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THE ARCHITECT: A Mason who has learned Latin

Ivano Dionigi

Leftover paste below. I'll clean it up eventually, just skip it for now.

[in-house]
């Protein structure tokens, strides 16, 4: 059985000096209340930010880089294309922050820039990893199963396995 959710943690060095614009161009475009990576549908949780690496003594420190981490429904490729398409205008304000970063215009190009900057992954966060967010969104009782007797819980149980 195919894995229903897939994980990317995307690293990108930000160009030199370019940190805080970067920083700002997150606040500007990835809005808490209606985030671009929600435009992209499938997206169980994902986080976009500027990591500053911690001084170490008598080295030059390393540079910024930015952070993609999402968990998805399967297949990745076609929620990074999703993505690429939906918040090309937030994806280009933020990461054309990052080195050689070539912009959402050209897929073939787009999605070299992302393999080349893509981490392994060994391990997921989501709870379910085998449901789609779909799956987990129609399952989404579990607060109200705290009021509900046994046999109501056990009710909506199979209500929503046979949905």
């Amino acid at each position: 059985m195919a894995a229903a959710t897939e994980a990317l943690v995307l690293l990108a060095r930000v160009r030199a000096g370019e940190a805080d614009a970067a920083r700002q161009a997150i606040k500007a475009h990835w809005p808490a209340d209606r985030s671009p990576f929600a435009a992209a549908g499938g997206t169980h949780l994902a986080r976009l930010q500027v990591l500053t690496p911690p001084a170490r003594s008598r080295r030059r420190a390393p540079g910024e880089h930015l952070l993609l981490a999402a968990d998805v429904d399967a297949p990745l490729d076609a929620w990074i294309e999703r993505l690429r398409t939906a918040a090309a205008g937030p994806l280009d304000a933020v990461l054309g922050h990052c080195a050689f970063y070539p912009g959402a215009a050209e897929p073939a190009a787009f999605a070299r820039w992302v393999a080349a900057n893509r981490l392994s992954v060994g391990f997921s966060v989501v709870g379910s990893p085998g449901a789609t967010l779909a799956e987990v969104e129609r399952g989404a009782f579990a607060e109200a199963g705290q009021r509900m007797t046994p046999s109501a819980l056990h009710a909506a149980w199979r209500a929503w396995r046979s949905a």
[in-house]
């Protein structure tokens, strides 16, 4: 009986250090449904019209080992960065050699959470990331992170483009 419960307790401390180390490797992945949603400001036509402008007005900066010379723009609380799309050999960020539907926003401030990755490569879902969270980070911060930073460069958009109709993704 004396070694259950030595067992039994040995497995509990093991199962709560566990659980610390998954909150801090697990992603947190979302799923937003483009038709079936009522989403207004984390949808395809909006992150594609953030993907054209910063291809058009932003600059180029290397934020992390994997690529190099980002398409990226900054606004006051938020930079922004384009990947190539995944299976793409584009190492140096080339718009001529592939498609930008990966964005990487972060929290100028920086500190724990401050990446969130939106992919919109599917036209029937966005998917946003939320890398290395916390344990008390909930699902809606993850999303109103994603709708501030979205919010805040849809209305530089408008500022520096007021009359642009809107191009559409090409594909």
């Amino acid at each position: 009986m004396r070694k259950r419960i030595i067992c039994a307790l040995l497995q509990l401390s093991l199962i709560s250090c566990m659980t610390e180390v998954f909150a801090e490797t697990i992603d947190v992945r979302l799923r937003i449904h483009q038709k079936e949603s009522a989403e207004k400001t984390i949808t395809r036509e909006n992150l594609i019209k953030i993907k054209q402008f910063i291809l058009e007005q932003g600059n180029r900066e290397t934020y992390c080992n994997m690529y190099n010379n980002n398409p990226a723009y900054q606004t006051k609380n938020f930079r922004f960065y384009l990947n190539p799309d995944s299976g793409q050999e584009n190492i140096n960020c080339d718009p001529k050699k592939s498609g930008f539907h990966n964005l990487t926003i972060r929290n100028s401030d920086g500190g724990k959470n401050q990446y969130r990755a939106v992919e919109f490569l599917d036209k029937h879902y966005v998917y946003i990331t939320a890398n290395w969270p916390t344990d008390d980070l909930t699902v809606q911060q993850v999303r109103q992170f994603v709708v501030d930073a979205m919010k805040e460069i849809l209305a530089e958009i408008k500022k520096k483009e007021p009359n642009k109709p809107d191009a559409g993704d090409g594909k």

At a time when we feel the urgent need to redefine our knowledge system and find new models, reflecting on what an architect is and what his role should be gives us two opportunities: to connect the ancient world to the present, and the humanities to technology. Notum and Novum Two opposing elements have always characterized all major changes that have taken place down through history, molding our world view, the development of society and the lives of individuals. Diametrically opposed, these two poles are best summed up by the Latin terms notum and novum. Notum stands for tradition, history, and the past. It refers back to our forebears and masters, to the classics. It is a state of looking backwards to the past. Novum stands for revolution, the new, that which has never been seen or experimented before. It refers to our children, our pupils, and to those of the modern world (modo in Latin meaning “now”). In every revolution, novum looks to the future. In ancient Rome, novum was invariably dramatic and traumatic. The rules applied by the Argonauts when they set out on their ill-fated sacrilegious expedition were novae. They left behind their known (nota) land to seek out the new, the nova. By the same token, a novus in ancient Rome was the opposite of a nobilis; he was the first in his family line to step up the social ladder and become part of the judiciary. Novae too were the res proclaimed by Lucretius with his revolutionary iconoclastic message in De rerum natura that overturned politics and religion, the two pillars of Roman culture. Nova and hence illicita (unlawful), was the Christian religion, which - in the name of a personal interior faith - rejected the exterior apparatus of the official religion (religio civilis) based on rites and sacrifices. In philosophy, religion, politics, art, and language, novitas was always the antagonist of the established known system. Nor could it have been any other way in a civilization posited on the lessons of the past and underpinned by the concept of eternal return. What are the events and manifestations that today appear as novum in our eyes? We are witnessing - unfortunately, more as spectators than actual players - two concomitant revolutions that will shape both our individual and collective destinies and lead to an eccentric world, i.e. a world without a center, devoid of yardsticks against which to measure ourselves and our actions. On the one hand, is the social revolution of immigration, which will bring down the curtain on Eurocentrism. On the other, is the technological revolution that makes everything instantaneous and planetary and which has led to the expansion of space and the devouring of time. Our once consolidated, reassuring identities have been cast into question. Our cultural identity is challenged by the arrival of other cultures. Our professional identity is shaken to its foundations by robotics, and our personal identity has been undermined by the upheaval in relations between the generations. We have witnessed the eclipse of words and concepts we thought irreplaceable and permanent, words like “father” and “mother”. The progress has been inexorable. First, blood ties - ghénos - were sidelined by the law, nómos, and now nómos has been overtaken by téchne, technology, which is reaching beyond known boundaries into the trans-human and post-human. The progression has been from biology to civilization, and then to technology. Faced with these seemingly uncontrollable scenarios, thought, or philosophy, appears to have nothing to say. It is almost as if we were losing track of certain fundamentals, as if we were experiencing the full complexity and drama of the Latin word finis, a word of multiple meanings that seems to sum up the true condition of man: “end” in the sense of conclusion, “end” in the sense of a goal to be reached, and “end” as a boundary to be crossed. Prometheus and technological monotheism How have we got to the novitas of technological monotheism? The split between the humanities and technical/scientific knowledge is a recent phenomenon. For centuries, poetry and science, philosophical thought and scientific enquiry, in other words, the skills of the hand and the brain, were never considered independent of each other or substantially different. From the pre-Socratics to the Middle Ages, and from the Renaissance to our modern age, a person’s curriculum was considered incomplete if it did not feature humanistic and scientific studies. Lucretius (1st century BC), like his poet-master Empedocles (5th century BC), wrote De rerum natura in verse. Seneca (1st century A.D.), determined to investigate first himself, and then the universe (Letter 65, 15 me prius scrutor, deinde hunc mundum), studying both works on morals as well as the natural world. The curriculum of the Schola Palatina, developed at the order of Charlemagne and used throughout the Middle Ages, laid down a program of study, which alongside theology included the arts of the so-called trivium - grammar, rhetoric and dialectics - and the quadrivium - mathematics, geometry, astronomy and music. The magnificent season of Humanism would return to - and even claim as its own invention - the priceless declaration of Terence - Homo sum, humani nihil a me alienum puto ( 77 (“I am a man, I consider nothing human alien to me”). The blossoming of all realms of knowledge was so powerful and sophisticated that the Renaissance became a universal model we still aspire to. When did that meshing of knowledge break down and become discord? The first cracks appeared with the advent of three major schools of thought and their world views: the scientific revolution of the 17th century, with Bacon, Newton and especially, Galileo, that definitively rejected Aristotle’s syllogistic deductive method in favor of the experimental approach; the Enlightenment, which summed up the Kantian imperative of “dare to know” (sapere aude) and which would proceed to reappraise all knowledge including technical and scientific understanding - indeed Diderot’s and mathematician d’Alembert’s Encyclopédie bore the subtitle “Dictionnaire raisonné des sciences, des arts et des métiers”; and lastly, the revolution that was 19th-century Positivism. The definitive split between the humanities and scientific knowledge came in the late 19th century and early 20th century. The literature on the question tells us that following the debate in 1881 by Thomas H. Huxley and Matthew Arnold (Literature and Science), which was taken up in 1962 by Frank Raymond Leavis (Two Cultures?), it would be the chemist and novelist Charles Percy Snow in 1959 to formulate the expression, making it the title of his famous book The Two Cultures. The causes of this dualism are, on the one hand, the fragmentation and specialization - indeed hyper-specialization - of knowledge, and on the other, the hegemony of idealistic philosophy whose scientific hypotheses were dismissed by the Italian philosopher Croce as “pseudo-concepts”. Indeed, Croce called any discipline other than philosophy “pseudoscience”. However, a full understanding of the origin of this phenomena takes us back to the end of the 19th-century when the machine burst upon the world, becoming a key factor of production and a game changer for the Economy and our social and cultural lives. The conflict between scientists and humanists spilled over into the realm of education just as it was being extended to more people in the second half of the 20th century to become a mass phenomenon. It was this that turned a simmering dispute into open warfare since science and its ally, Industry, demanded education that produced “technicians” while the humanities, heirs of a failing economic and social model, were seen to produce only work-shy “intellectuals”. My contention is, however, that it is today in our own time that the real division between the humanities and technical-scientific knowledge has come about. The discontinuity has been sudden and the transition - indeed transitions - swift and still continuing with increasing speed. It is not just a question of communications technology that makes everything synchronic and planetary, drowning us in information with our 23 billion devices that are always connected sending 187 million emails a minute, 38 million WA, and with 90,000 people opening their Facebook page. It’s not just a question of the Infosphere. There is much more at stake. Technical skill, or technology, was born as an ally of science in order to benefit man. Today, it is no longer just a tool. Thanks to man, who has become the demiurge of himself, technology, his prosthesis, has exceeded and perfected man and nature. The disruptive power and potential of technology has now invaded the domains of nature with genetics, neuroscience and artificial intelligence to produce a man in competition with the machine, intermeshed with and augmented by the machine. But also threatened by the machine. This has led to a reversal of the ends and the means, which has led to a new lexicon: from the human to the trans-human to the post-human. What the philosopher Antiphon (5th century BC) said has come about: “Thanks to technical knowledge we are winners where nature would seem stronger than us”. This leads to several decisive questions. Are the two parts of the word “Technology” - téchne and logos (reason) - which until recently formed a happy combination called the “culture of the hand and of the brain” - still in agreement, or is téchne engaged in a reckless bid to shake free of logos and team up with krátos, “overweening power”, giving rise to technocracy? Will philotechnia, or care of technological knowledge, become definitively divorced from Philanthropia, care for man? Already today we see that digital media technology has not made the world any freer or more just, but rather more subjugated and standardized because while everyone uses technology, very few control it. Will we one day devise a machine that will replace, if not eliminate us? The prospect of creating something that exceeds and survives us, something repeatable and replaceable, something perfect that is destined to remain is traumatic for us who are unrepeatable and unreplaceable, imperfect and destined to end. Prometheus, who is in all of us, and who has served and protected us for so long, has now outstripped us and holds sway over us, revealing the full power of his etymon: Prometheus, in other words, “he who understands first”, “he who foresees”, “he who predicts”. Faced with this disruptive forward-rush of science and technology, man for the first time risks feeling at a loss before the effects he has caused, the products he has created, and the machine he has built. He risks subjugation and humiliation, feeling antiquated and overwhelmed by “promethean shame” (Günther Anders)2. Every day we face this challenge of machines, but as yet we are unable to see whether they bring opportunities or risks. The prospect that “nothing is impossible” has enthusiastic supporters and skeptical doubters. There are those who believe in an infinite Prometheus and others who fear the return of Pandora; those who hope for a utopian future, and those who fear the future will be dystopic; those who prophesy a “Digital Athens” (Erik Brynjolfsson) - where leisure and wealth will abound and robots will relieve us of work, and those, the new luddites, who are openly hostile to the new achievements of technology. We are, however, well advised to look this reality in the face for even if unfamiliar and decidedly disturbing, it is advancing upon us inevitably and irreversibly. If we do not, we will make the same mistake as those 19th century intellectuals who, faced with the industrial revolution, did not make the effort or refused to understand. Technology and politics: the lessons of the classics Prometheus will not save us. Technology needs politics. This is the lesson in Protagoras by Plato (321c -322d): men were dying because they didn’t know how to defend themselves against the elements and wild beasts. So Prometheus gave them fire, which he stole from Hephaestus, along with other survival skills so they could protect themselves against harsh nature and the ferocity of wild animals. However, Prometheus’s gift did not protect man from other men and stop them warring and killing each other. This was because men “only knew technical skills (demiourgikè téchne) but not to the art of politics (politikè téchne)”. So Zeus, fearing man would wipe himself out, ordered Hermes to gift the human race “the art of politics”, the only attribute that can safeguard him and his cities. This would later also be Aristotle’s lesson. For Aristotle, man is “the only living being destined for the pólis”, for “he who lives separate from the community is either a god or a beast” (Politics 1253 a). Along with lógos, pólis is man’s other distinctive characteristic. History is not, nor has been very reassuring as to the primacy of politics. An example: Plato and Seneca, philosophers in power, both failed in their goal. But was theirs a personal and situational failure, or rather does it prove that knowledge and power are res dissociabiles, incompatible bedfellows since knowledge has to do with “what should be”, and hence requires consistency [“the ethics of conviction”], while power has to do with what “is”, and so requires mediation [“the ethics of responsibility”]? In our times, politics faces new tests and contradictions. We have to contend with those who usurp leadership and with a plethora of small-time supermen, which has led to a sort of mass Nietzscheanism. How can technology guide and steer us when the total connectivity it has made possible anywhere, anytime has led to the paradoxical “contrapasso” whereby relationships between people have been lost, and we have moved from the social sense of “us” to the solitude of “me”? Today we are facing a yawning gap between the power of technology on the one hand, and the powerlessness of politics on the other. Necessary humanism Today, politics does not guide technology. But can technology go it alone? Can it be autonomous? A new phenomenon is asserting itself with force: today’s ruling class not only deprives us of an awareness of history, it also exalts the spatial over the temporal dimension. We are seeing happen what Heschel3 feared: “technical civilization is man’s conquest of space…”. Can we live with the contradiction of being planetary in terms of space yet, being subjected to the dictatorship of the present, provincial when it comes to time? The price for this disconnect and censure is paid by young people whom we have criminally disconnected from an awareness of history. To those who affirm that science and technology will inexorably outstrip the humanae litterae, and that the problems of the world can only be solved in engineering terms, our answer should be that while science and technology have the duty to supply an answer (an ars respondendi) to the grave and urgent problems of the moment, humanistic knowledge has the duty to ask the question (an ars interrogandi). It follows therefore that science and the humanities must be joined in a natural but necessary alliance because although there are many languages, there is only one civilization. Even Steve Jobs4, in his famous Commencement speech at Stanford University (12 June 2005), underlined the need to return to the Renaissance-type figure of the engineer, the person who can “connect the dots”, noting also that the dots cannot be connected by looking forward, only by looking backwards. His words seem to me the most accurate comment and “translation” of the passage by the great humanist, Petrarch, who sums up his role as a bridge between the classical and modern world, between the past and the future, between patres and posteri, when he describes himself as being on the frontier of two peoples “looking both forward and backward at the same time” (Rerum memorandarum 1,19 simul ante retorque prospiciens). On the theme of the connection between scientific and humanistic knowledge, or more specifically, knowledge as a single entity, it is comforting to see that the acronym STEM (Science, Technology, Engineering and Mathematics) was amended in 2016 by Georgette Yakman to STEAM, adding the A for “ARTS”, in the sense of the humanities. This is exactly the philosophy of Steve Jobs when he said: “… Technology alone is not enough - it’s technology married with the liberal arts, married with the humanities that yields us the results that make our heart sing”. Technological experts (and scientists), whose hyper-specialization risks leaving them “knowing everything about nothing” (Snow’s “ignorant specialists”), should never forget that having a PhD does not mean being a wizard in nanotechnologies, a genius in biodiversity, or a prodigy of astrophysics but a Philosophiae Doctor, an “expert in philosophy”, in other words, someone with a broad vision that binds everything together, the holder of integrated knowledge fueled by thinking in the long-term. It is the most apt of titles indicating what the Greeks called enkýklios paideia, “circular education”, the very opposite of horizontal or transversal knowledge! The sad truth is, however, that while scientific and technological knowledge does not hesitate to boast of its triumphs, almost as if to replace the discredited ideologies that once trumpeted the advent of a new man, the humanities are struggling to assert themselves, even appearing irrelevant. But dormant reason is likely to cost us dear. We feel the need to have a télos, an overall design, one that plugs us back into history, finds the thread that links past and future, memory and project, those who have been and those who will be. For we are disoriented and alarmed, as Ricoeur succinctly puts it, in an age in which the overblown means we have available comes up against a paucity of objectives. We also feel the need for diálogos, the coming together of different worlds, languages and knowledge. We feel the need to have a broad overview and horizon, a new humanism, not in the sense of the other half of our thought or as another point of view vis-à-vis the scientific and technological approach, but rather “long thoughts” able to mesh together all the different points of view, an integral science or “the art of synthesis” (Umberto Eco). For it was George Steiner who remarked some time ago that even the Nobel prize winners in his college at Cambridge did not understand each other’s work! Even 20th century philosophers recognized the impelling need to reconnect with the origins of our Western thought, in other words, with the language of the Pre-Socratics. For Martin Heidegger, the Pre-Socratics understood that the question of “truth” must be posed in terms of “disclosure” (a-létheia). For Karl Popper, one of whose writings is entitled Back to the Pre-Socratics, they were the fathers of the “critical tradition”. There is a need for a new humanism because the times we live in explain technologies, but humanism explains the times we live in. School and University We need to intelligere, interrogare, and invenire. Intelligere. Spinoza admonished us not to cry, laugh or protest but understand (Non ridere, non lugere, neque detestari sed intelligere). Intelligere is to “grasp” (legere) the intimate sense (intus) and the “relationship” (inter) between things. We don’t need opinions (dóxai) but rather - as Empedocles would say - “long thoughts” in order to pull together so much fragmented knowledge, connect the dots and join the individual parts. Interrogare. Questioning, in the knowledge that ars interrogandi is more important and decisive than ars respondendi. Heidegger asked whether perhaps questioning was not “the devotion (Frömmigkeit) of thinking”. We should ask ourselves where the “whys” have gone? The world is full of incompetent charlatans who answer questions of no interest. Finally, invenire. “Discover”, both in the sense of “discovering or finding out” the notum we have buried and forgotten, and of “inventing” the novum that presents before us; in other words, take on board, compare, connect the lessons of the classics, our masters and forebears with the questions of the living, our students, our children. This is the task of school and university, institutions that have being entrusted with the “unending struggle to progress knowledge and pietas” (Umberto Eco)5. Several will object that the new and compelling task of schools and universities is rather to fulfil their much acclaimed third mission and transfer knowledge and technological skills to society. For, the argument goes, isn’t immediately useful knowledge demanded by businesses, the market, European calls for tenders, international rankings, and by our very own country with its chronic deficit of technical and scientific capability? Isn’t it time, they say, that universities become a vibrant breeding ground of patents, spin-offs and start-ups and help kickstart the Economy and employment? All of these are secondary knock-on objectives - beneficial add-ons - but not the primary fundamental raison d’être of our universities. Polytechnics, Fachhochschulen, and business schools are much better equipped to provide those sorts of results. In a speech to students some 30 years ago, former president of Harvard University, Derek Bok, underlined that those who believed they had come to his university to acquire specialization for a future job were wasting their time. For Bok, universities not there to prepare people for jobs that probably would no longer exist by the time students had concluded their studies given the rapid far-reaching changes in the labor market triggered by structural, organizational and technological changes. The only thing universities can teach, continued Bok, is the ability to learn, essential in a world that demands constant updating and re-learning. By this I mean that technological acumen, which often leads the pupil to outstrip his teacher, while certainly necessary, is not enough. There is much more besides! The origin of the word “architect” I am fully aware that the architect is no longer seen as an absolute holistic figure in the Platonic tradition, and that the designer of buildings is flanked by a multitude of other figures, the model maker, the draughtsman, etc. Yet I would like to go back to the original etymological linguistic meaning of the term. I see the architect as the professional operator whose job it is to combine the project in hand with awareness of the past, technological expertise and humanistic knowledge, which despite their different codes and languages belong to a single culture. Technological knowledge captures the novum of the present. It looks forward, adopts the paradigm of forgetfulness, is part of a physical space; it is familiar with life in the sense of zoé, the “vital principle”; it simplifies complexity, provides answers, harnesses and makes use of available hardware. Humanistic knowledge deals with the notum of history. It looks forward and backwards, adopting the cumulative paradigm of memory; it extends over time, is familiar with life in the sense of bíos, “individual existence”; it interprets complexity, embraces questioning, interrogates objectives, and makes use of software. The job of the architect - famously described by A. Loos as “a mason who has learned Latin”- is to keep together urbs and civitas, space and time, philotechnía and philanthropía, promote diálogos and question télos. It follows that the architect has a social “responsibility”. It is his duty to provide an answer. He must be upstream not downstream of politics, in the forefront of action. For how come it took a papal encyclical before we discovered the devastation caused by the Anthropocene, and how come it took the protests of adolescents to make us think about the climate? The very word “architect” points to this role. Architékton in fact means “superintendent and director of works”, or more precisely, “creator of the project”, which contrasts with cheirótechnos, “manual worker, laborer, craftsman”. In The Etymologies, Isidore of Seville says that architects are the masons who lay the foundations (19, 8, 1 Architecti autem caementarii sunt, qui disponunt in fundamentis), which in turn takes up an image of the Apostle Paul who talks of the architect as laying “a foundation as a wise builder, and someone else is building on it” (Corinthians 10 Ut sapiens architectus fundamentum psui, alius autem superaedificet). These symbols all refer to the concept of building: the Apostle is an architect, the first builder who places Christ as the foundation of the building that is the Church, which would rise after him. The architect is at the beginning of the process, the builder binding everything together. As Vitruvius succinctly says at the beginning of De Architectura, the architect possess empirical knowledge and technical skill but also theoretical and humanistic know-how: Archiecti est Scientia pluribus disciplinis et variis eruditionibus ornate. My point is reinforced by a story about Michel Serres6 and his experience during the building of the Aswan dam: “The committee was made up of hydraulic engineers, specialists on different materials, developers and maybe even some ecologists, but no philosophers, and no Egyptologists. Michel Serres was shocked. And the journalist was shocked that he was shocked, and asked: “What would be the point of having a philosopher”. Serres replied: “He would have noticed is that there wasn’t an Egyptologist”. Like the philosopher, the architect, thanks to his all-embracing overview, grasps the full range of problems, the convergence of capabilities, and the complexity of solutions needed in a project. 1. C.P. Snow, Le due culture, Marsilio, Venice 2005. 2. G. Anders, L’uomo è antiquato, “ Vol, Bollati Boringhieri, Turin 2007. 3. A.J. Heschel, Il Sabato. Il suo significato per l’uomo moderno, Garzanti, Milan 2018 4. S. Jobs, Stay Hungry, Stay Foolish. La vita di un genio che ha cambiato le nostre vite, “Corriere della Sera”, Milan 2011 5. U. Eco, Perché le Università? Speech given at Bologna University on 20 September 2013 to celebrate the 25th anniversary of the Magna Charta Universitatum. 6. M. Serres, in J.C. Carrière - U. Eco, Non sperate di liberarvi dei libri, trad. it., La Nave di Teseo, Milan 2009 Ivano Dionigi Latinist, President AlmaLaurea and former Magnifico Rettore of Alma Mater Studiorum - Bologna University